THE OTHER STYLE

Louis Sullivan, Gage Building

Louis Sullivan, Gage Building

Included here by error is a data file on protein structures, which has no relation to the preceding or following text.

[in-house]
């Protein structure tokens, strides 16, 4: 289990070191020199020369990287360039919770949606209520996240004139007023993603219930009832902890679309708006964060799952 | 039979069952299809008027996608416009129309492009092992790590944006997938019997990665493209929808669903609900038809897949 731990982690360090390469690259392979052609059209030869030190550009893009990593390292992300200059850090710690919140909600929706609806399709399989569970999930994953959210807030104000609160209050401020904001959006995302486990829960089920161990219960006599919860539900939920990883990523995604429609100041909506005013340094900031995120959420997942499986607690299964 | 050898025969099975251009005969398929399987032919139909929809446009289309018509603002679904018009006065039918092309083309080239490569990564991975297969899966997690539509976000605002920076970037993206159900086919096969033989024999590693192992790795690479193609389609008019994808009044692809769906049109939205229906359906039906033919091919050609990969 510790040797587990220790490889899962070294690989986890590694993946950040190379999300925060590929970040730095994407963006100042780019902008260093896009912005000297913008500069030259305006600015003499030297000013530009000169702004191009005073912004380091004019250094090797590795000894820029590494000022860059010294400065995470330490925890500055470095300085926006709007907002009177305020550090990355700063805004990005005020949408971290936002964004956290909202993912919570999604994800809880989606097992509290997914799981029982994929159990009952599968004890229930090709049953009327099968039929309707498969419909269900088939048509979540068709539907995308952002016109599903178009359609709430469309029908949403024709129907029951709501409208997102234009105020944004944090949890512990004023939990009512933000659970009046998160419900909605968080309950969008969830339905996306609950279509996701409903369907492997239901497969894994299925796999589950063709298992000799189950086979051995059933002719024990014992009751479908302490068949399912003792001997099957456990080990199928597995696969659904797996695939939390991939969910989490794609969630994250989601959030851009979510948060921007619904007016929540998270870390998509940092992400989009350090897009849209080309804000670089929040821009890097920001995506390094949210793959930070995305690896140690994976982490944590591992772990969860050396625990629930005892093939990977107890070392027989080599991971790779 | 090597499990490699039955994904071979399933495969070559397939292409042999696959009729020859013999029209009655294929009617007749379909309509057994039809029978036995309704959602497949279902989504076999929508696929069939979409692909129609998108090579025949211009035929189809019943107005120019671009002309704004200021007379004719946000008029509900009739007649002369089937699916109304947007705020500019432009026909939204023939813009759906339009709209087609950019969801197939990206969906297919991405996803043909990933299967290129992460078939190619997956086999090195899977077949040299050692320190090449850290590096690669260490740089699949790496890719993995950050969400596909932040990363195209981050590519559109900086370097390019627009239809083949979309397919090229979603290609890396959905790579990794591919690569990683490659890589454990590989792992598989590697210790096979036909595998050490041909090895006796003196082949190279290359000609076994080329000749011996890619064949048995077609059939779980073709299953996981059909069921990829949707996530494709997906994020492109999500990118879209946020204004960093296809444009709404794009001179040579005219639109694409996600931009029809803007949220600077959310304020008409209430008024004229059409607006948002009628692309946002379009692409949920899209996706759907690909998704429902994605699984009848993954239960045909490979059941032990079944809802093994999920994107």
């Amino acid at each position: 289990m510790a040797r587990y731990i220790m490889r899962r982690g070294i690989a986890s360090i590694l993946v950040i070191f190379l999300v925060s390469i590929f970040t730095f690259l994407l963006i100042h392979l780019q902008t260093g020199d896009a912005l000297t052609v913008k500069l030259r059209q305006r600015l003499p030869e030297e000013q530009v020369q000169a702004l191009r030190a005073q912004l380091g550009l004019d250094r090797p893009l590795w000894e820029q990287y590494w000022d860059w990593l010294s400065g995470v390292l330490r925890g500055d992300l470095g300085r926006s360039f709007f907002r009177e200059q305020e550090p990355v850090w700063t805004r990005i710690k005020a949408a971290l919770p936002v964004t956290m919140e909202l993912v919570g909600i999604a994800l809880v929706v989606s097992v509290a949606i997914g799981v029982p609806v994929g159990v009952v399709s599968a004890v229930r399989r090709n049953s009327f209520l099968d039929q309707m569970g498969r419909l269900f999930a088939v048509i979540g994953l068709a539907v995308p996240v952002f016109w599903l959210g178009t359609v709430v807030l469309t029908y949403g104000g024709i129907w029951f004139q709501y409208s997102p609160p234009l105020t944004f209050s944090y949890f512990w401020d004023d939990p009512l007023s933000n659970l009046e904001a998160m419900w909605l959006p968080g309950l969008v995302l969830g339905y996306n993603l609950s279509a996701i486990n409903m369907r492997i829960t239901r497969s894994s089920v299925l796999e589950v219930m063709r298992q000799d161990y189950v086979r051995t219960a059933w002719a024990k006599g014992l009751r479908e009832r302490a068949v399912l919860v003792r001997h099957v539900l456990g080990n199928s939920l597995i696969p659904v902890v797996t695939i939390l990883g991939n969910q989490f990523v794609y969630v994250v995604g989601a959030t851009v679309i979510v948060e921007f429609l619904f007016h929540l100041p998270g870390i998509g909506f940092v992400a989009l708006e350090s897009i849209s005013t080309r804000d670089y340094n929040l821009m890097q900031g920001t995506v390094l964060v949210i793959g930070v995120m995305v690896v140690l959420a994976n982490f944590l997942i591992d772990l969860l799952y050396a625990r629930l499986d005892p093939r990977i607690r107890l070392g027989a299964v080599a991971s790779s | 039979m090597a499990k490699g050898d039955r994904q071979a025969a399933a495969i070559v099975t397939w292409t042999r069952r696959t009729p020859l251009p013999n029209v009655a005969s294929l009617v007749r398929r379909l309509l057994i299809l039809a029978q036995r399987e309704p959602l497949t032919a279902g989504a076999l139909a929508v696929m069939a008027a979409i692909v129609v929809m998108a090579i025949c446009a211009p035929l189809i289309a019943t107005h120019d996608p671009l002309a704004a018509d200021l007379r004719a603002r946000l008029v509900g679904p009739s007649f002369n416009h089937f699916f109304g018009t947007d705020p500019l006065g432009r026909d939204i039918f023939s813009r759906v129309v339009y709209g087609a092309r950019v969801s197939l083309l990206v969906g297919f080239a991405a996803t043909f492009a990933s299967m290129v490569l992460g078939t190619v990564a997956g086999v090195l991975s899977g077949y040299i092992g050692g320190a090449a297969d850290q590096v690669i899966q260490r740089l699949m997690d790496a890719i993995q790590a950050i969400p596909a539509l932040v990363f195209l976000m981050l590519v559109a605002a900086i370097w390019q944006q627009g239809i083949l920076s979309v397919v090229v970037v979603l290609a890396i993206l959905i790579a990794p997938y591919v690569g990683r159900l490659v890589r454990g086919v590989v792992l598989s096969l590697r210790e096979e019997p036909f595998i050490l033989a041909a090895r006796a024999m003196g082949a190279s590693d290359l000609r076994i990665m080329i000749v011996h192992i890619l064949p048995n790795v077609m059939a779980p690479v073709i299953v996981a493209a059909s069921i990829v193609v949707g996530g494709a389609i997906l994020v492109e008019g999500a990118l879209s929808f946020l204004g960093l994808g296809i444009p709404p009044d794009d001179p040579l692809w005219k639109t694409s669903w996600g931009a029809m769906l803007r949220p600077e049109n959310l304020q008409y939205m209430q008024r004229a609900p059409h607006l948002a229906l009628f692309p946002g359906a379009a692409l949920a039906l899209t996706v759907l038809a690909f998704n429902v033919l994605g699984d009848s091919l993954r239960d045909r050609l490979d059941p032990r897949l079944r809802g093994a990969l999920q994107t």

The first international style in architecture was not the white-box style of Le Corbusier and Walter Gropius but Art Nouveau, modernism’s predecessor and in many ways its aesthetic and philosophical opposite. Art Nouveau flourished from 1890 to 1910, and along the way it produced a surprisingly large number of masters: Gaudí, Hoffmann, Horta, Mackintosh, Plečnik, Sullivan, Van de Velde, and Wagner. And that’s just the leading architects; there were also painters, designers and craftsmen: Beardsley, Klimt, Lalique, Moser, Tiffany. Thirty years is a good long run as architectural fashions go, indeed, the International Style lasted barely that long, nevertheless, modernist apologists have always pooh-poohed Art Nouveau, promulgating the view that “the demise of Art Nouveau was attributable to some fundamental internal flaw,” as Peter Kellow writes in a recent issue of American Arts Quarterly. The modernist apologists were understandably defensive; nobody would ever put a Gropius architectural fragment in a museum, as they would the work of Sullivan and Horta. Moreover, the anti-rationalism of Art Nouveau flew in the face of “scientific” modernism. Yet a quick glance at subsequent history reveals that Art Nouveau was the harbinger of a significant strain of modern architecture, visible in the work of Scharoun, Mendelsohn, Poelzig, the late Wright, and surviving today, though without the exquisite details, in the work of Gehry and Hadid. Though there was a brief revival of Art Nouveau, at least in graphic design, during the psychedelic Sixties, an architectural revival seems unlikely. But you never know. As Kellow writes. “Art Nouveau buildings are surely some of the most beautiful ever designed. Not necessarily the best, but the most beautiful.”

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